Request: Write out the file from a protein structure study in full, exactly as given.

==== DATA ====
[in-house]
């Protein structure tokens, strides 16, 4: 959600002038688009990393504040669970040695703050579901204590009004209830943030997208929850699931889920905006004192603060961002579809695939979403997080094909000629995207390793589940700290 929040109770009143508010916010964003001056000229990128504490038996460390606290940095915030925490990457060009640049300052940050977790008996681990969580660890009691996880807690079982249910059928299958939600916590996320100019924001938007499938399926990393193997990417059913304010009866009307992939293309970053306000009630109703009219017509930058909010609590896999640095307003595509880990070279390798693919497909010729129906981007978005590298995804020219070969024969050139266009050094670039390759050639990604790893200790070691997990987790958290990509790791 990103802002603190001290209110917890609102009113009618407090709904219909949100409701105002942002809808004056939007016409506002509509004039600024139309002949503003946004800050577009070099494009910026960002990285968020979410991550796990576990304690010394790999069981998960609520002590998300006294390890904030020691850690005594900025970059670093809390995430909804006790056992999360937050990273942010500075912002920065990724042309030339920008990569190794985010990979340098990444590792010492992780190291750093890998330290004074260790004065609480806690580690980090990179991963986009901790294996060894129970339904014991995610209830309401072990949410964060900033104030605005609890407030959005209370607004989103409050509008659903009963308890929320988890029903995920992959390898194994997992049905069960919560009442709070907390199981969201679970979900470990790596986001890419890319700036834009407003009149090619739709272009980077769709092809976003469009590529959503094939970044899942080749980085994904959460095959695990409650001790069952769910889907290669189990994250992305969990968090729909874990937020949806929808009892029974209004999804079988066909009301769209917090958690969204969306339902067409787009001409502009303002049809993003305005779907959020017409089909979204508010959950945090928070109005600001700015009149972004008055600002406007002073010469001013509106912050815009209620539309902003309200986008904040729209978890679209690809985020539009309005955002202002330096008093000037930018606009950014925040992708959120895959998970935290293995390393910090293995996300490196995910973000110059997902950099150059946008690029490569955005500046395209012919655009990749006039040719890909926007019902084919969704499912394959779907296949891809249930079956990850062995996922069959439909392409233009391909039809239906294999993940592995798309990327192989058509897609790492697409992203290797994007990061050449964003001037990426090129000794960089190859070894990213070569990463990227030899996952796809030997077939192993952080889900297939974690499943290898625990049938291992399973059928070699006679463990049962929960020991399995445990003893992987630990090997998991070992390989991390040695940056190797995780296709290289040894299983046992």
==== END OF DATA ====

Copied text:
[in-house]
């Protein structure tokens, strides 16, 4: 959600002038688009990393504040669970040695703050579901204590009004209830943030997208929850699931889920905006004192603060961002579809695939979403997080094909000629995207390793589940700290 929040109770009143508010916010964003001056000229990128504490038996460390606290940095915030925490990457060009640049300052940050977790008996681990969580660890009691996880807690079982249910059928299958939600916590996320100019924001938007499938399926990393193997990417059913304010009866009307992939293309970053306000009630109703009219017509930058909010609590896999640095307003595509880990070279390798693919497909010729129906981007978005590298995804020219070969024969050139266009050094670039390759050639990604790893200790070691997990987790958290990509790791 990103802002603190001290209110917890609102009113009618407090709904219909949100409701105002942002809808004056939007016409506002509509004039600024139309002949503003946004800050577009070099494009910026960002990285968020979410991550796990576990304690010394790999069981998960609520002590998300006294390890904030020691850690005594900025970059670093809390995430909804006790056992999360937050990273942010500075912002920065990724042309030339920008990569190794985010990979340098990444590792010492992780190291750093890998330290004074260790004065609480806690580690980090990179991963986009901790294996060894129970339904014991995610209830309401072990949410964060900033104030605005609890407030959005209370607004989103409050509008659903009963308890929320988890029903995920992959390898194994997992049905069960919560009442709070907390199981969201679970979900470990790596986001890419890319700036834009407003009149090619739709272009980077769709092809976003469009590529959503094939970044899942080749980085994904959460095959695990409650001790069952769910889907290669189990994250992305969990968090729909874990937020949806929808009892029974209004999804079988066909009301769209917090958690969204969306339902067409787009001409502009303002049809993003305005779907959020017409089909979204508010959950945090928070109005600001700015009149972004008055600002406007002073010469001013509106912050815009209620539309902003309200986008904040729209978890679209690809985020539009309005955002202002330096008093000037930018606009950014925040992708959120895959998970935290293995390393910090293995996300490196995910973000110059997902950099150059946008690029490569955005500046395209012919655009990749006039040719890909926007019902084919969704499912394959779907296949891809249930079956990850062995996922069959439909392409233009391909039809239906294999993940592995798309990327192989058509897609790492697409992203290797994007990061050449964003001037990426090129000794960089190859070894990213070569990463990227030899996952796809030997077939192993952080889900297939974690499943290898625990049938291992399973059928070699006679463990049962929960020991399995445990003893992987630990090997998991070992390989991390040695940056190797995780296709290289040894299983046992």